DHAKA, June 1, 2011 — The Government of Bangladesh and Development Partners today met to review progress made under the first year of the Joint Cooperation Strategy (JCS) Action Plan. A year ago, on 02 June 2010, the Government of Bangladesh and 18 development partners signed the JCS. This agreement focuses on creating new and more effective ways of working together to support development in Bangladesh. It includes principles for joint working and specific actions to strengthen aid management. Today was the time to take stock and make plans for the coming year.
Achievements in 2010-11 include Government’s preparation, with development partner support, of the upcoming sixth Five Year Plan. Government and development partners have been meeting more regularly in joint working groups in key sectors, sharing ideas and information, developing strategic plans and joint programmes. The JCS has helped to streamline development assistance through joint programming, promoting country-led, sector-wide approaches in areas like Health and Education, and conducting joint reviews of implementation progress.
‘The Joint Cooperation Strategy has helped reduce the transaction costs of dealing with multiple development partners and has assisted Bangladesh to be on track in achieving the Millennium Development Goals,’ said M. Musharraf Hossain Bhuiyan, Secretary, Economic Relations Division and co-chair-LCG. ‘Going forward, we will further enhance country ownership to ensure aid is well-aligned with our priorities and vision.’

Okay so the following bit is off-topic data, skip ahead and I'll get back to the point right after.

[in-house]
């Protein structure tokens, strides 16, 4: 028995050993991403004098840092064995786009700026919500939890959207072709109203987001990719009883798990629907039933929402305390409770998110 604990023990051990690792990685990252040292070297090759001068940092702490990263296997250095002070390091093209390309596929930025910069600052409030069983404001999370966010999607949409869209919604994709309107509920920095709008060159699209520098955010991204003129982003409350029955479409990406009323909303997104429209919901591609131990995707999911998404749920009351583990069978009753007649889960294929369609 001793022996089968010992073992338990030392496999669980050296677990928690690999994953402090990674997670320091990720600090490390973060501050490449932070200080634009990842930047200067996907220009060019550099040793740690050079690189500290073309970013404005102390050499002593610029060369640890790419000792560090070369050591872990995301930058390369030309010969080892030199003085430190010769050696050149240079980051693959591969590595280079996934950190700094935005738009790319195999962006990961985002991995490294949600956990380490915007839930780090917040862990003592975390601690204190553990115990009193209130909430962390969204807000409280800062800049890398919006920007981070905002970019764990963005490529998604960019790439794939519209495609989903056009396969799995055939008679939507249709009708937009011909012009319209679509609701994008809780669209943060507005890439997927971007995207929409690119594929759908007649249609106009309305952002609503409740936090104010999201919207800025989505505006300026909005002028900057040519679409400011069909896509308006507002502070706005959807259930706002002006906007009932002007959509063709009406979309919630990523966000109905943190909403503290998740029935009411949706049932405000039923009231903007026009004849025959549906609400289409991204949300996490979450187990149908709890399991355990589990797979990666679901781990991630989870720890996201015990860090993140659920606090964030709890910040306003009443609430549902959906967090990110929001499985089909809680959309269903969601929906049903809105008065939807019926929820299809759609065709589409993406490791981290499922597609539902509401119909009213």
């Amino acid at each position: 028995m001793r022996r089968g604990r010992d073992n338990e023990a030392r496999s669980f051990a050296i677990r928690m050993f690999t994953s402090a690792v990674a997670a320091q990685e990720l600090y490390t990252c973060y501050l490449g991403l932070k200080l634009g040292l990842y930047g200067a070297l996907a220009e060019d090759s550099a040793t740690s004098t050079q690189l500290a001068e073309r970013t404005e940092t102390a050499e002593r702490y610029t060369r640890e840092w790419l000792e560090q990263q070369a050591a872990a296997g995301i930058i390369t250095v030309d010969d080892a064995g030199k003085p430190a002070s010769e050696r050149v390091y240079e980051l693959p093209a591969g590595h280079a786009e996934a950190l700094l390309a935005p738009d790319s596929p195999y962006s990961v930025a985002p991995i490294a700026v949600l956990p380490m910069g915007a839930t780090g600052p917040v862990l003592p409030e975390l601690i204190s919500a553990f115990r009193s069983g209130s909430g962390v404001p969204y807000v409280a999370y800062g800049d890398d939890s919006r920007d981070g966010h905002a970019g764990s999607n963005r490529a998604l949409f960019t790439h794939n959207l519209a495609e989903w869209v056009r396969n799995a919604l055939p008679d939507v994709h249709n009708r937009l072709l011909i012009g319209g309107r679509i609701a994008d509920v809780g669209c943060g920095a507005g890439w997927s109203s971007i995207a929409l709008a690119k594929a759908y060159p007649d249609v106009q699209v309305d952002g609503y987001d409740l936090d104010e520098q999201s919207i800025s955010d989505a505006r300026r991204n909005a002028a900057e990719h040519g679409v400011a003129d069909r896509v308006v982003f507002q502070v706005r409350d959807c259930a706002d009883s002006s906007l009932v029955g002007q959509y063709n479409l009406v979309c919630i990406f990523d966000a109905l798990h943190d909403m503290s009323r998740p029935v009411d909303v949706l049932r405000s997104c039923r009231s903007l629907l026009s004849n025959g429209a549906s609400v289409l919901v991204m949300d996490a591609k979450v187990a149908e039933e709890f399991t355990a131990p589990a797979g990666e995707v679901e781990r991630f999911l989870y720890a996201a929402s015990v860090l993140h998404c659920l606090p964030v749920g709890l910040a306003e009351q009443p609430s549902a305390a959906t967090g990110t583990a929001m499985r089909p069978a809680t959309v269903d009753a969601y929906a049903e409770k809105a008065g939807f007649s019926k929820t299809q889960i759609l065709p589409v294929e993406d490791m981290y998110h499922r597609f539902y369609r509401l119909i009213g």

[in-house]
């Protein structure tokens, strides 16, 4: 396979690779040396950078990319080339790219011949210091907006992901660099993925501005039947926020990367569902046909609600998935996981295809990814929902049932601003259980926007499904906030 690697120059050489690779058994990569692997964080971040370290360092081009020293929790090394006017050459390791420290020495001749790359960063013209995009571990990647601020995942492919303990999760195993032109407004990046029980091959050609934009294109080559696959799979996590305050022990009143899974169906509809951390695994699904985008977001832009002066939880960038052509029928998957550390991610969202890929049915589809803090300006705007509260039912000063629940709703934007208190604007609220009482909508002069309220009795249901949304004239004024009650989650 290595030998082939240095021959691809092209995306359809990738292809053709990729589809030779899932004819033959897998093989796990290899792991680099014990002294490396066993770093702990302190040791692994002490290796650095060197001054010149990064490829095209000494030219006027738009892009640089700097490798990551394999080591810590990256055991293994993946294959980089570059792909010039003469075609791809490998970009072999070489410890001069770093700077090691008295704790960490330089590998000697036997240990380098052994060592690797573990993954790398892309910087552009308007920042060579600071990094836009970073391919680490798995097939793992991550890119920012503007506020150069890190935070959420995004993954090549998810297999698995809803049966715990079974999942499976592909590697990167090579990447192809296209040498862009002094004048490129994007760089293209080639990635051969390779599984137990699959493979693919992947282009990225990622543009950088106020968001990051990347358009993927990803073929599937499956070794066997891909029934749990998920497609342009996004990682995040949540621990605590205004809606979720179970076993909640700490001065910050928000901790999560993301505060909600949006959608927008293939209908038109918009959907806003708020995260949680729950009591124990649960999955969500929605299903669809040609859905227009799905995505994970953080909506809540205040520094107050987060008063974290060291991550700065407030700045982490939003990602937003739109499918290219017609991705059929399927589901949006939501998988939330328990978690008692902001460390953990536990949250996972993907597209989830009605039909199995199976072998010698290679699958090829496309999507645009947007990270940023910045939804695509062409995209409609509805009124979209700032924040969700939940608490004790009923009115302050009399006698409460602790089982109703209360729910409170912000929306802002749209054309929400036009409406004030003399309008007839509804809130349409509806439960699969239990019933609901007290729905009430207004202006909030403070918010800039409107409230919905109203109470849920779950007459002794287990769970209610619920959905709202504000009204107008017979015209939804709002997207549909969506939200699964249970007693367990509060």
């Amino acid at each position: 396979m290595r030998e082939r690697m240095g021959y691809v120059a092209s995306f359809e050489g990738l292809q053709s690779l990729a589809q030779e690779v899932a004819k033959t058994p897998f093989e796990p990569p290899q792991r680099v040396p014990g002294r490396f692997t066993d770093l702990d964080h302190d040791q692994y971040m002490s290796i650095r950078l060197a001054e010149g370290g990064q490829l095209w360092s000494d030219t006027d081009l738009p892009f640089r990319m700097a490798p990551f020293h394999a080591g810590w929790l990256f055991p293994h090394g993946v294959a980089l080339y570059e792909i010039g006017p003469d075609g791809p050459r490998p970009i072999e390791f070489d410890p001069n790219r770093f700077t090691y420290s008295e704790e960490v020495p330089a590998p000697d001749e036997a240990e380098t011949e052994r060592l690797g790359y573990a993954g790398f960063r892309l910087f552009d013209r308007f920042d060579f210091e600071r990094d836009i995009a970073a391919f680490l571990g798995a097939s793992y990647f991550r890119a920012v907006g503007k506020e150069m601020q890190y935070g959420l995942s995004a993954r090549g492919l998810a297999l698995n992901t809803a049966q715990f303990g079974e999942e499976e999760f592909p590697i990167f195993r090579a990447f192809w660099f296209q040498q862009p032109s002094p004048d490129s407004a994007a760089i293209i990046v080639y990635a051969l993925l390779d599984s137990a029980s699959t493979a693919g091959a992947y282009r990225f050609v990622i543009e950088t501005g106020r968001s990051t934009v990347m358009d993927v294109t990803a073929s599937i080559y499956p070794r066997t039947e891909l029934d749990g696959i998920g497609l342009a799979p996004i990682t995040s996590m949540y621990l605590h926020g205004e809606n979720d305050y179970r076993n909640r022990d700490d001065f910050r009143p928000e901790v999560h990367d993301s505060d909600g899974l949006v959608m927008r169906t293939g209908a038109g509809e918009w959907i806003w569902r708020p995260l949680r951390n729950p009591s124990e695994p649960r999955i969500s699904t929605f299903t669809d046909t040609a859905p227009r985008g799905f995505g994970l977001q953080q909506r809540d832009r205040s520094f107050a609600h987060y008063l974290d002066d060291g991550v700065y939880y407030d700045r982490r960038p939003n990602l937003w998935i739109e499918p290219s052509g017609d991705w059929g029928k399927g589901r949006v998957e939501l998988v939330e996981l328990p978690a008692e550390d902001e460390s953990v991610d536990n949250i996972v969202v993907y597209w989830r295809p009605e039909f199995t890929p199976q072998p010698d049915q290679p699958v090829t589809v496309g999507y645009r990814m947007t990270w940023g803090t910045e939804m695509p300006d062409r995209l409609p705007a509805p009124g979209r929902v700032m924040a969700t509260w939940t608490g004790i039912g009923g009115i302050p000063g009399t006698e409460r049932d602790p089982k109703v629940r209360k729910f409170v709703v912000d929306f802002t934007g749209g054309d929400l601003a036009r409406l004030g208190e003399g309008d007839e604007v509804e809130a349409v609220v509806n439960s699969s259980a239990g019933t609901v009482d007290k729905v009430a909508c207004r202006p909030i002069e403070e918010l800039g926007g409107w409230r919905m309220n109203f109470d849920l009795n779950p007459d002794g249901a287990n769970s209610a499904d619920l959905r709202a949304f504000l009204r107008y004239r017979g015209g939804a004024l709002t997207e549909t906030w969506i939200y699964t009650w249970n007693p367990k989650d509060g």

The JCS puts greater focus on managing for development results. This requires a shift among both Government and development partners toward balancing day-to-day implementation concerns with a sustained focus on achieving outcomes. In preparing the Sixth Five-Year Plan, the Government is incorporating a development results framework which will serve as a monitoring tool to ensure that implementation ultimately leads to achievement of goals.
‘Aid commitments are at record levels in Bangladesh. To ensure that aid makes a maximum contribution to growth and poverty reduction, it must be used effectively.’ said Ellen Goldstein, Co-chair of the Local Consultative Group and Country Director, World Bank. ‘This will require a collaborative effort by Government and partners to strengthen systems and capacities to monitor and manage for sustainable development results.’
JCS signatories include the Government of Bangladesh and 18 Development Partners: the Asian Development Bank, Australia, Canada, Denmark, European Union, Germany, the Islamic Development Bank, Japan, Republic of Korea, Netherlands, Norway, Spain, Sweden, Switzerland, the United Kingdom, the United Nations, the United States, and the World Bank.